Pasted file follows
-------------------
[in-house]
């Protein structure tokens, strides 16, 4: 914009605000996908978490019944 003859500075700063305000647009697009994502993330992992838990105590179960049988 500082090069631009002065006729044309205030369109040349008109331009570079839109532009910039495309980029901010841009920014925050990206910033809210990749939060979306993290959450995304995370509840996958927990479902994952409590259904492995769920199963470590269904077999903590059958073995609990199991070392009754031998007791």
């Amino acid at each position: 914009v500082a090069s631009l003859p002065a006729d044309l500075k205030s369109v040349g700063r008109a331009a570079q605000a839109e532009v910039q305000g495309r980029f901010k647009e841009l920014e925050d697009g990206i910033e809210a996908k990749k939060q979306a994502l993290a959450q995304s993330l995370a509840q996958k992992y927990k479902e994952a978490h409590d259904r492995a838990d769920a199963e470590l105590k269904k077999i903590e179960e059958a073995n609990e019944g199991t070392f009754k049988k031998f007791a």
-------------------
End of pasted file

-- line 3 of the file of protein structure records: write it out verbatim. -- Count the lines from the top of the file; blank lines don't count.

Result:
């Amino acid at each position: 914009v500082a090069s631009l003859p002065a006729d044309l500075k205030s369109v040349g700063r008109a331009a570079q605000a839109e532009v910039q305000g495309r980029f901010k647009e841009l920014e925050d697009g990206i910033e809210a996908k990749k939060q979306a994502l993290a959450q995304s993330l995370a509840q996958k992992y927990k479902e994952a978490h409590d259904r492995a838990d769920a199963e470590l105590k269904k077999i903590e179960e059958a073995n609990e019944g199991t070392f009754k049988k031998f007791a």